I ended up in the room when he was with another person finding seats to play the World of Warcraft trading card game. We ended up staying in that room for some time, when Rorie suggested he would buy us a round of drinks. There was no way I was going to turn down that offer. On our way to the bar and arcade that is Gameworks, we ran into a few other Giant Bomb fans and we all had a drink.
After that, I ended up floating around the event playing more board games and getting into general nonsense for the rest of the night.
I got to PAX much earlier than Friday. I arrived with a friend there around 9:30 AM, so while I got home the night before at a reasonable time, I was a bit groggy, but that comes with the experience.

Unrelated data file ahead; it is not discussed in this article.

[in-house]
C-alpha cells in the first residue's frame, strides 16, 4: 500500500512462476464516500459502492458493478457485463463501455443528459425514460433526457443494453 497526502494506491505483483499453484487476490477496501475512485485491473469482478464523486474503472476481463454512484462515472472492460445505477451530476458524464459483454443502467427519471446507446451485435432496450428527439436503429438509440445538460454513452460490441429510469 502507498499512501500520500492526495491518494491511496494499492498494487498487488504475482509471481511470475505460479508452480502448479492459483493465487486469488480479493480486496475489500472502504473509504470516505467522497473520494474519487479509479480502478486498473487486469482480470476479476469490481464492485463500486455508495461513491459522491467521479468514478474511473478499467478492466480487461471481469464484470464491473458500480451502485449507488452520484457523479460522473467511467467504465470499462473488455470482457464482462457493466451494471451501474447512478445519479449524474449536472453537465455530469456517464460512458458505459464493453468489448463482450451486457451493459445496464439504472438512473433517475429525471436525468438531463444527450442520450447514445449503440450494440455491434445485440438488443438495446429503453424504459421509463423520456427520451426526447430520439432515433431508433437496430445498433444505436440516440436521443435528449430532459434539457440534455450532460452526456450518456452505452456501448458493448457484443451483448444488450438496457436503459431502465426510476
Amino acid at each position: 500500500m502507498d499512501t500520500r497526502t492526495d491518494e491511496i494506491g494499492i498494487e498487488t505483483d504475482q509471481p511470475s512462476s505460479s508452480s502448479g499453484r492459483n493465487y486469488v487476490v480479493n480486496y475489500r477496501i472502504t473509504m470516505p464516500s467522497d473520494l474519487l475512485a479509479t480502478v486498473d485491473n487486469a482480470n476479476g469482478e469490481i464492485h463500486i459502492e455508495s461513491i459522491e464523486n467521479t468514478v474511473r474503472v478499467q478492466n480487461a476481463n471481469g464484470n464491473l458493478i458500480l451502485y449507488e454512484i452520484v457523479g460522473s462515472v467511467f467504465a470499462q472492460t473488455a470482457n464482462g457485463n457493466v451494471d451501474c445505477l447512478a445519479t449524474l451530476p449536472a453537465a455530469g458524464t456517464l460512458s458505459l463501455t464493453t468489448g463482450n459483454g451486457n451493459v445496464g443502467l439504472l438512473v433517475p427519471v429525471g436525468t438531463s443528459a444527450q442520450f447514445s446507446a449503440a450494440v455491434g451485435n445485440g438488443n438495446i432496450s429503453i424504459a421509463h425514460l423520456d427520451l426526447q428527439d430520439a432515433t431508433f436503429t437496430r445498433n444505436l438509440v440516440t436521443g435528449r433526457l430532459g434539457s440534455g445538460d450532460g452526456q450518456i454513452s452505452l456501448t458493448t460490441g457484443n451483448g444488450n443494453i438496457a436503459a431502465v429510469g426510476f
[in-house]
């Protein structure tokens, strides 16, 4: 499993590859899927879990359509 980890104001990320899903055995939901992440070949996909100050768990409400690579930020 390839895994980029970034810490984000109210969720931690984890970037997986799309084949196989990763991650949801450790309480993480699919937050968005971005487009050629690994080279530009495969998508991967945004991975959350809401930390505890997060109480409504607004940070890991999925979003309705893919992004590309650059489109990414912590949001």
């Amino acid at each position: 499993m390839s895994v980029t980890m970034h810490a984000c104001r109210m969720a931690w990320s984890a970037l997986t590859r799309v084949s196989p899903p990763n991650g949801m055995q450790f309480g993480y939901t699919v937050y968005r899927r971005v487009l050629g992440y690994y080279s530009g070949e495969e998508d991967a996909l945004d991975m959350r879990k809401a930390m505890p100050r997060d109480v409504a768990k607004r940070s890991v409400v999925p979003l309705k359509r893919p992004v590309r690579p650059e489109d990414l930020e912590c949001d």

It was my friend’s first PAX so I gave him the tour of the event. Again, I hit the console freeplay room where I got into a lot of Divekick. Iron Galaxy did have a booth at the event, but I didn’t go to play with their custom buttons till Sunday.
I split from my friend who primarily was there for a Guild War 2 hotel party and the League of Legends North American Regional tournament.
The main attraction (for me) of Saturday was the Giant Bomb Panel. The panel wasn’t until 8, but the line didn’t begin to form till 6:30. So myself along with the same people I drank with yesterday as the good PAX-goers that we are, we lingered in the hotel lobby that the panel was being held until the time came. In retrospect, it was a bad call due to the PAX enforcers (volunteers who help facilitate the various events at PAX) getting quite frustrated at our eagerness. I sincerely apologize, but I had to make sure I got a seat.